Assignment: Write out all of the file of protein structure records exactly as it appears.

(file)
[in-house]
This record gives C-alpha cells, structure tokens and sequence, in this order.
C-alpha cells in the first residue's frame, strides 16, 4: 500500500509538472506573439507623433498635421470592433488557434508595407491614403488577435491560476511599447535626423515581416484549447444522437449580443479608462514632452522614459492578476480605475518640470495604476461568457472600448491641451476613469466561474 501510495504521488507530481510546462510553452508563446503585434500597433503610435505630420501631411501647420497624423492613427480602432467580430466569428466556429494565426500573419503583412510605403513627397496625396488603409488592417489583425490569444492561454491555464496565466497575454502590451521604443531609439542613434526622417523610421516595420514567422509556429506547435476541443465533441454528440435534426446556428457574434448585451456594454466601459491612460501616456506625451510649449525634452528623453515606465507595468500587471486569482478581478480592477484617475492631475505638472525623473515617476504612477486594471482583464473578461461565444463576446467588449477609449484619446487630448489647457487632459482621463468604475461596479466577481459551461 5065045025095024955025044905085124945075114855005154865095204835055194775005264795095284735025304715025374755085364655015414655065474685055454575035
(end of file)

[in-house]
This record gives C-alpha cells, structure tokens and sequence, in this order.
C-alpha cells in the first residue's frame, strides 16, 4: 500500500509538472506573439507623433498635421470592433488557434508595407491614403488577435491560476511599447535626423515581416484549447444522437449580443479608462514632452522614459492578476480605475518640470495604476461568457472600448491641451476613469466561474 501510495504521488507530481510546462510553452508563446503585434500597433503610435505630420501631411501647420497624423492613427480602432467580430466569428466556429494565426500573419503583412510605403513627397496625396488603409488592417489583425490569444492561454491555464496565466497575454502590451521604443531609439542613434526622417523610421516595420514567422509556429506547435476541443465533441454528440435534426446556428457574434448585451456594454466601459491612460501616456506625451510649449525634452528623453515606465507595468500587471486569482478581478480592477484617475492631475505638472525623473515617476504612477486594471482583464473578461461565444463576446467588449477609449484619446487630448489647457487632459482621463468604475461596479466577481459551461 5065045025095024955025044905085124945075114855005154865095204835055194775005264795095284735025304715025374755085364655015414655065474685055454575035